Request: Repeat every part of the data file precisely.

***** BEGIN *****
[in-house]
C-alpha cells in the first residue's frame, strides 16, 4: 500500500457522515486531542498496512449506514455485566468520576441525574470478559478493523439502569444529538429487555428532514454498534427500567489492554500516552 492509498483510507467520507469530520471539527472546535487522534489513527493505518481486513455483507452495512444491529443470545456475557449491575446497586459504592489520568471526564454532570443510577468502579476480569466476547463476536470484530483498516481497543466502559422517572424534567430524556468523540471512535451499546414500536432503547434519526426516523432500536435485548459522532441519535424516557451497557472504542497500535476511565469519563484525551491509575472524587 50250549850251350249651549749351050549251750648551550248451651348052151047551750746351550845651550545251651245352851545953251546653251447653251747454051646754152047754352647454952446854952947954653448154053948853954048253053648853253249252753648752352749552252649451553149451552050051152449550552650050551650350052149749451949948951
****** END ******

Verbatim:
[in-house]
C-alpha cells in the first residue's frame, strides 16, 4: 500500500457522515486531542498496512449506514455485566468520576441525574470478559478493523439502569444529538429487555428532514454498534427500567489492554500516552 492509498483510507467520507469530520471539527472546535487522534489513527493505518481486513455483507452495512444491529443470545456475557449491575446497586459504592489520568471526564454532570443510577468502579476480569466476547463476536470484530483498516481497543466502559422517572424534567430524556468523540471512535451499546414500536432503547434519526426516523432500536435485548459522532441519535424516557451497557472504542497500535476511565469519563484525551491509575472524587 50250549850251350249651549749351050549251750648551550248451651348052151047551750746351550845651550545251651245352851545953251546653251447653251747454051646754152047754352647454952446854952947954653448154053948853954048253053648853253249252753648752352749552252649451553149451552050051152449550552650050551650350052149749451949948951